Bengali Classic Film Review

Subarnarekha

Ishwar Chakraborty (Abhi Bhattacharya) along with his friend Haraprasad (Bijon Bhattacharya) and his family, arrive in Calcutta from East Pakistan, their homeland, when the Partition happens. His little sister, Sita (Indrani Chakraborty) is with him. The place they are marked to reside in happens to be a fallow land the local zamindars have no use for. Ishwar moves on when he is offered a job by his old college friend, Rambilas, as a cashier in the latter’s foundry in Chhatimpur within Ghatshila along the river Subarnarekha. But just before that, he discovers that while transporting people in trucks to different places, a small boy is separated from his mother by goons of the zamindar, who is hell-bent on evicting the refugees.  Ishwar takes this little boy along with his sister Sita. Abhiram (Mater Tarun), the little boy, is soon packed off to a hostel. When he returns after his college graduation exams are over, Sita (Madhabi Mukherjee) has grown into a pretty young woman trained in Hindustani classical music and the two fall in love.  But since it is discovered that Abhiram (Satindra Bhattacharya) belongs to a low caste, Ishwar turns against them marrying. The two elope when Sita is about to be wed to another. Ishwar’s world collapses around him and he even tries to commit suicide but fails in his attempt. Time goes by and Haraprasad, returns suddenly in his life. He suggests they move to Calcutta, where Sita and Abhiram, now parents of a five-year-old Binu (Sriman Ashok Bhattacharya), are struggling to stay afloat. Abhiram works as a bus driver and events take a tragic turn with his sudden death following a mob attack by a crowd for having run over a young woman. In Calcutta, the quest for ‘bizarre and deadly fun’ leads Ishwar and Hariprasad to the race course, the Windsor Bar and finally, to what they think is a  brothel. The woman, who steps out very hesitantly is Sita and she finds that her first ‘client’ is none other than her brother. She picks up her kitchen knife and kills herself. Ishwar has no one now except the little Binu, the only one he can call his own. Taking him along with him when Ishwar reaches Ghatshila, he discovers that he has lost his job but it is Binu who now gives him the hope to live…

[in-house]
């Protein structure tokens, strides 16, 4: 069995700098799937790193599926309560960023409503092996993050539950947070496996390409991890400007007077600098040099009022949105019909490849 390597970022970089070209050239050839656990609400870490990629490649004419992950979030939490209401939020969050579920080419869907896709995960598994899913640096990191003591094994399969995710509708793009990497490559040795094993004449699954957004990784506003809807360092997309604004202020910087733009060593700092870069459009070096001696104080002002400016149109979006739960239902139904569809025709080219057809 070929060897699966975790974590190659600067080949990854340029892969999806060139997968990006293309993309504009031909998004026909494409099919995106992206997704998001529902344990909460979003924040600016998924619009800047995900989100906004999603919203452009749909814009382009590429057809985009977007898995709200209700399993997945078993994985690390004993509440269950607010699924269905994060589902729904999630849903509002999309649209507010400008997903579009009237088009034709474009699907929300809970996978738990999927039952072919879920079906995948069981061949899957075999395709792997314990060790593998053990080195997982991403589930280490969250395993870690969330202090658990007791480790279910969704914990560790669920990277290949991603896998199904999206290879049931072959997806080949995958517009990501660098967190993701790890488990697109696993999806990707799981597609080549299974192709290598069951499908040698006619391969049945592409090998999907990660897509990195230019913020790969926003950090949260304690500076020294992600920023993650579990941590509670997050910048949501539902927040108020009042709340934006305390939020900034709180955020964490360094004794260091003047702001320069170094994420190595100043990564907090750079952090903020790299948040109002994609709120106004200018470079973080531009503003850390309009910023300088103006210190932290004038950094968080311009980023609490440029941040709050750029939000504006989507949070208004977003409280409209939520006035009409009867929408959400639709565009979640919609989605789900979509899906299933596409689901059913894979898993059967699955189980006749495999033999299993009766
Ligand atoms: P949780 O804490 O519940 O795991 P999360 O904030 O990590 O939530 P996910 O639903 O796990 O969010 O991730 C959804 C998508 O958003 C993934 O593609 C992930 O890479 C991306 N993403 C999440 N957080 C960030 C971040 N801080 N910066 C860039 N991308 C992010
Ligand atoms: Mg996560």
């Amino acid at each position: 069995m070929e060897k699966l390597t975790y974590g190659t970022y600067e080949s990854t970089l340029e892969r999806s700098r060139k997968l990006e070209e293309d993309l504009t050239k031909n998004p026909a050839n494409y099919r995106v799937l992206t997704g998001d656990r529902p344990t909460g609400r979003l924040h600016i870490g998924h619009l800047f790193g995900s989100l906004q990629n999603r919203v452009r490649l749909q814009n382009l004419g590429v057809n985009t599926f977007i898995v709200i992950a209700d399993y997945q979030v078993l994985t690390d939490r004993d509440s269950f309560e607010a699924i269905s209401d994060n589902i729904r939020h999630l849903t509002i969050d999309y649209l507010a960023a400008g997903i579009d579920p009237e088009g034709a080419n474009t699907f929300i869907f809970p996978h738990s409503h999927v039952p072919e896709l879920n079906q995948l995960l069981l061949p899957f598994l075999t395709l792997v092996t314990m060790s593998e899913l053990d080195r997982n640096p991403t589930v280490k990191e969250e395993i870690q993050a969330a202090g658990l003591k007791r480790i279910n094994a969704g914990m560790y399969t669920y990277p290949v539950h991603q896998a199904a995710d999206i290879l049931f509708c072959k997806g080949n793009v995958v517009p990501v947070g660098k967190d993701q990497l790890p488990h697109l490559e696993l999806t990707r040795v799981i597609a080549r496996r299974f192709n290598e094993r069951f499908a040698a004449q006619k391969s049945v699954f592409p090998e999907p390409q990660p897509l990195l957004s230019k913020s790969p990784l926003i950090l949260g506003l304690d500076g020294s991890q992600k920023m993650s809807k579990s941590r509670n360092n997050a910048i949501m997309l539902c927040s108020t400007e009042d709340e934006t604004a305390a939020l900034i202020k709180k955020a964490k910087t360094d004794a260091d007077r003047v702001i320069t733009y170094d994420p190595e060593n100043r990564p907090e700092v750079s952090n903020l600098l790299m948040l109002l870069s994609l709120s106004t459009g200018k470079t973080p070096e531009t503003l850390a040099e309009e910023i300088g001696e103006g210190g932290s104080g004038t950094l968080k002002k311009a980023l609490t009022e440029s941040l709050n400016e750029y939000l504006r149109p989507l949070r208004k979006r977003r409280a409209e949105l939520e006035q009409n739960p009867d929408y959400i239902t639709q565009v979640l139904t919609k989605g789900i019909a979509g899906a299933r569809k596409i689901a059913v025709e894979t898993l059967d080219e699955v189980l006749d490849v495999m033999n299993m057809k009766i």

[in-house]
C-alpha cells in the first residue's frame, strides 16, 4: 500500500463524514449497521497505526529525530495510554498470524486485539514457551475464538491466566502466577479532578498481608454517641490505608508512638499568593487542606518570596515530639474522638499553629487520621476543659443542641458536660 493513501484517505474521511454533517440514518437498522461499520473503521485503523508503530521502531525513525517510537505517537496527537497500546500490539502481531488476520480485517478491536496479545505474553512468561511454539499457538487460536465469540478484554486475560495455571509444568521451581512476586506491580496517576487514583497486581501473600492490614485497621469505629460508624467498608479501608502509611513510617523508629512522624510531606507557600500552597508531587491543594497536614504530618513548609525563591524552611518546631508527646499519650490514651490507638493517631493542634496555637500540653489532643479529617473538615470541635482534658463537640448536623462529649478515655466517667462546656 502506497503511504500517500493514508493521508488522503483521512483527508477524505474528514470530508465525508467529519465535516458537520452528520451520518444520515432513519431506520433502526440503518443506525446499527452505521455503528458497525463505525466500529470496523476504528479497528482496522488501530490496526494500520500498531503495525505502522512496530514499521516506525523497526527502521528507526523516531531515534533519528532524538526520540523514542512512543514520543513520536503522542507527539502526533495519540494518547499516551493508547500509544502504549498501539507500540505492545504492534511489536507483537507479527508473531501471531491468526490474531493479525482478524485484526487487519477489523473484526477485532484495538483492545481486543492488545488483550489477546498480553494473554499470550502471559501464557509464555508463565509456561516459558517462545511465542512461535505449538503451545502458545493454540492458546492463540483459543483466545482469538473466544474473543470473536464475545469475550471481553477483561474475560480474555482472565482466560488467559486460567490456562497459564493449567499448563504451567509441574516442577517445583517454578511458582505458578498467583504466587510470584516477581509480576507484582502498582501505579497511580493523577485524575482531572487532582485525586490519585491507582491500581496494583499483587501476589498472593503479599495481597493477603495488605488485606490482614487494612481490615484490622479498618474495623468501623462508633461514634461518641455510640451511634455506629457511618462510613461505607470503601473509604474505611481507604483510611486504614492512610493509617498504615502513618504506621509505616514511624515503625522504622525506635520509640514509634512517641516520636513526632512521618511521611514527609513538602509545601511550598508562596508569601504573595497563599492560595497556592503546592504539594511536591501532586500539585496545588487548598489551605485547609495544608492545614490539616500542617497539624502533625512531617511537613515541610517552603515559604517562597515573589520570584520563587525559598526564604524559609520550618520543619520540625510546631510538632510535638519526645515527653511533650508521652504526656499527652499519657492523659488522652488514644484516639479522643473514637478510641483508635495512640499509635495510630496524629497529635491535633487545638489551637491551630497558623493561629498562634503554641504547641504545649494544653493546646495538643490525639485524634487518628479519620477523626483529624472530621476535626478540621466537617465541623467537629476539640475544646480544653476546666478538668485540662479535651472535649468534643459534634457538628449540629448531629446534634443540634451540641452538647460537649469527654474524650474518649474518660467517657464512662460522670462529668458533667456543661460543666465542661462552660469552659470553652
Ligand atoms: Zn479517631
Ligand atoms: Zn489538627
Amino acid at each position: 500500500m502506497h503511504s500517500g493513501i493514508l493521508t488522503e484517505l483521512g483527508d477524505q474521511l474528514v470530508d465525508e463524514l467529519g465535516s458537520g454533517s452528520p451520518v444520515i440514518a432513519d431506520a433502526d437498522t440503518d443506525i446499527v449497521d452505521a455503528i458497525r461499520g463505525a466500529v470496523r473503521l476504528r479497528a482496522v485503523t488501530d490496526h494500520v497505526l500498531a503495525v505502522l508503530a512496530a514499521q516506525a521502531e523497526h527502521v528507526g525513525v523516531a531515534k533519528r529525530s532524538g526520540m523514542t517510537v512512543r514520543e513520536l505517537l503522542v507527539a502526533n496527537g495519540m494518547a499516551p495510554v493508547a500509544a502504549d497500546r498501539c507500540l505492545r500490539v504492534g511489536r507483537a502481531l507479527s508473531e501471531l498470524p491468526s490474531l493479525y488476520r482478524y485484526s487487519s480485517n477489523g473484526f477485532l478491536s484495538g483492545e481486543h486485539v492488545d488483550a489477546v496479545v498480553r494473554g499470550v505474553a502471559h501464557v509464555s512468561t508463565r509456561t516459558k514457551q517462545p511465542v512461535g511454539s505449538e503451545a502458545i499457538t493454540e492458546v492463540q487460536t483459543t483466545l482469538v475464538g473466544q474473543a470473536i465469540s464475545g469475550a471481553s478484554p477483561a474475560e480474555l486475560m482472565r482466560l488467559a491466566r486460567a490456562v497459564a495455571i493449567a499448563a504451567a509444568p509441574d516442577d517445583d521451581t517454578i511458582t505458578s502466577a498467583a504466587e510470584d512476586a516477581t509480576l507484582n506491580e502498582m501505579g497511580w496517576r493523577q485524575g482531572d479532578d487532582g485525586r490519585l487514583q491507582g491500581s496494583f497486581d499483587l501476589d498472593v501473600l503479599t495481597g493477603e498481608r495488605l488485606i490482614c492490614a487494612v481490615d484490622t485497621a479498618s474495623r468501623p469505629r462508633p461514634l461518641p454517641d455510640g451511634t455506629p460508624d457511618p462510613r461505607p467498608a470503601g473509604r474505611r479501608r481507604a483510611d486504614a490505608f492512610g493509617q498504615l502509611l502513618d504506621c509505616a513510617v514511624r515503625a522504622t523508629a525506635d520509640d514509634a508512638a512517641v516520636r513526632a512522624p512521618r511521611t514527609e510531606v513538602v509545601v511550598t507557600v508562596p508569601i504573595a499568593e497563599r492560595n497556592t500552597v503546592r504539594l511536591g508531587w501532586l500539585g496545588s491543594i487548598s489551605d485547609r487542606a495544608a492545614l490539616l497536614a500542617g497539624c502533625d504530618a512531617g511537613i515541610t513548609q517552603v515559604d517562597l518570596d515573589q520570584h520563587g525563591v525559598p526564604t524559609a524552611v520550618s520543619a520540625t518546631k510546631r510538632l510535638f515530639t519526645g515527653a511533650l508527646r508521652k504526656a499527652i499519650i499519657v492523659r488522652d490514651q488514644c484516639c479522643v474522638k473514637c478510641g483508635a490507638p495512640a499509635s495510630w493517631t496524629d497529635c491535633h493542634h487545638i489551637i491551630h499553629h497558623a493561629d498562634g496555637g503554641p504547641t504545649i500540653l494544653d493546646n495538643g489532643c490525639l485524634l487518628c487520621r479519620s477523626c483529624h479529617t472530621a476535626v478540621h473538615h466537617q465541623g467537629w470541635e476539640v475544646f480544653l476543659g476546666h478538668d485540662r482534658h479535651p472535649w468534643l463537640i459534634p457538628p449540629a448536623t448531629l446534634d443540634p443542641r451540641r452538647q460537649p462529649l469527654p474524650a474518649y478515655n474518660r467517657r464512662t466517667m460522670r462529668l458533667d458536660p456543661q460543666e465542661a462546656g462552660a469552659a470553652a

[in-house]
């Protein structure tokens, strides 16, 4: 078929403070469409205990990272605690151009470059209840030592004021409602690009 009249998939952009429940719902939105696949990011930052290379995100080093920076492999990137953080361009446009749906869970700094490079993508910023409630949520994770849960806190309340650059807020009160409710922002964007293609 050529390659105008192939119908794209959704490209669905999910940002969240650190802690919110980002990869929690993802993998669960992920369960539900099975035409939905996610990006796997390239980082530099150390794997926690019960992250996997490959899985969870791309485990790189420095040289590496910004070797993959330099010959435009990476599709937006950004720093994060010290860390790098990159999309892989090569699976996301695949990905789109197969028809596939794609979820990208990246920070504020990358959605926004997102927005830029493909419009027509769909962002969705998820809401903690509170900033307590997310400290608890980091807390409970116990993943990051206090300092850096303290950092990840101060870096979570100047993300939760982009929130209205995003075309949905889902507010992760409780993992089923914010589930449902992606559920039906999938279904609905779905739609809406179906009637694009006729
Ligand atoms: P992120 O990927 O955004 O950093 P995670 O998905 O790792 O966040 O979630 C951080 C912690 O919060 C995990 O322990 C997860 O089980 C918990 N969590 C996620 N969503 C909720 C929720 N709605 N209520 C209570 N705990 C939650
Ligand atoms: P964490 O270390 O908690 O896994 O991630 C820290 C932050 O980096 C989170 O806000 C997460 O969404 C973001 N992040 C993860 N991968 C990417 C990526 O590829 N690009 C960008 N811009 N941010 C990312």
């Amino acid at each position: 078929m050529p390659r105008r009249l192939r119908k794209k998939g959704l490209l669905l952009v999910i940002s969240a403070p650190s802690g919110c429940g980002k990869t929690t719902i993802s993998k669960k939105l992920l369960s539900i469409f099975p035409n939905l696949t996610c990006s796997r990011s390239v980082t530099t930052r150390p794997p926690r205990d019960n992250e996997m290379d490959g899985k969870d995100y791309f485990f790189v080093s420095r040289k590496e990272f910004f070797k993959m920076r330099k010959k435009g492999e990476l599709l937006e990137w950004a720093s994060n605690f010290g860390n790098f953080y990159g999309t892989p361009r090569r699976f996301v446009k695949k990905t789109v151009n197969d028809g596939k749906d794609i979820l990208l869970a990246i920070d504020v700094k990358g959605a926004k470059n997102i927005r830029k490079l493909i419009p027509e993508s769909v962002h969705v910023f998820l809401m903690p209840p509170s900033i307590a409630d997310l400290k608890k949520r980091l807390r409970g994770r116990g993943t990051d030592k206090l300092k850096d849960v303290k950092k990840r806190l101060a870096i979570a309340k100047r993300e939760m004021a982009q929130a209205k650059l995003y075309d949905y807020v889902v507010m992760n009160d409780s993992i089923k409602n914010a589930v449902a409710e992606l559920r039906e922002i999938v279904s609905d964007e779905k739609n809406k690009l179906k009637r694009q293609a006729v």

Subarnarekha is Ritwik Ghatak’s final part of his Partition Trilogy comprised of Meghe Dhaka Tara (1960), Komal Gandhar (1961) and oc course, Subarnarekha (1965). Each of these films are recognised as important cinematic milestones of India’s Partition, touching upon the international landscape of dislocation and migration of masses of people forced to leave their homelands and strike new roots in a country that is ‘foreign’ to them. The film zeroes in on the theme of uprooting – geographical, emotional and moral. No doubt, the storyline of the film is deceptively simple on appearance. Maybe, when one reads it (see synopsis above), it may also seem melodramatic. For example, the discovery of Abhiram’s caste from the way he identifies his dying mother at the station – thereby revealing his low caste – is pure  coincidence.  When criticized for the same, Ghatak defended the elements of melodrama and coincidence and their use within the film almost with a vengeance. And as one goes deeper into the film, one senses the depth, intricacies and complexities that Ghatak explores in the narrative.

The film opens with credits that are beautifully designed against a ‘dated scroll’ on parchment paper in beautiful calligraphic writing with the edges of the scroll torn. The music accompanying them creates visual poetry expressed through songs and melodies. There is a baul number utilized in the beginning, a pointer to bauls, who are secular and live and sing beyond borders. As Ishwar and Sita come to West Bengal to their new home, she keeps asking her brother that does it have a blue mountain, lovely flowers, birds and butterflies flitting around. She, as a young girl, sings a Tagore number Dhaner Sheshe Roudra Chhayaye Lukochurir Khela (The sun and the shade are playing hide-and-seek on blades of grass), which becomes the theme song representing the ‘new home’ she dreamt of. She later teaches the song to her little son, Binu, promising him the same ‘new home’ she dreamed of and believed in as a child. Binu sings the same lines on the banks of the river Subarnarekha when Ishwar brings him to the river banks, in his small-boy, tuneless voice. He turns around and asks his uncle whether the ‘new home’ will be like his mother described. This time, Ishwar replies and says, “Yes.”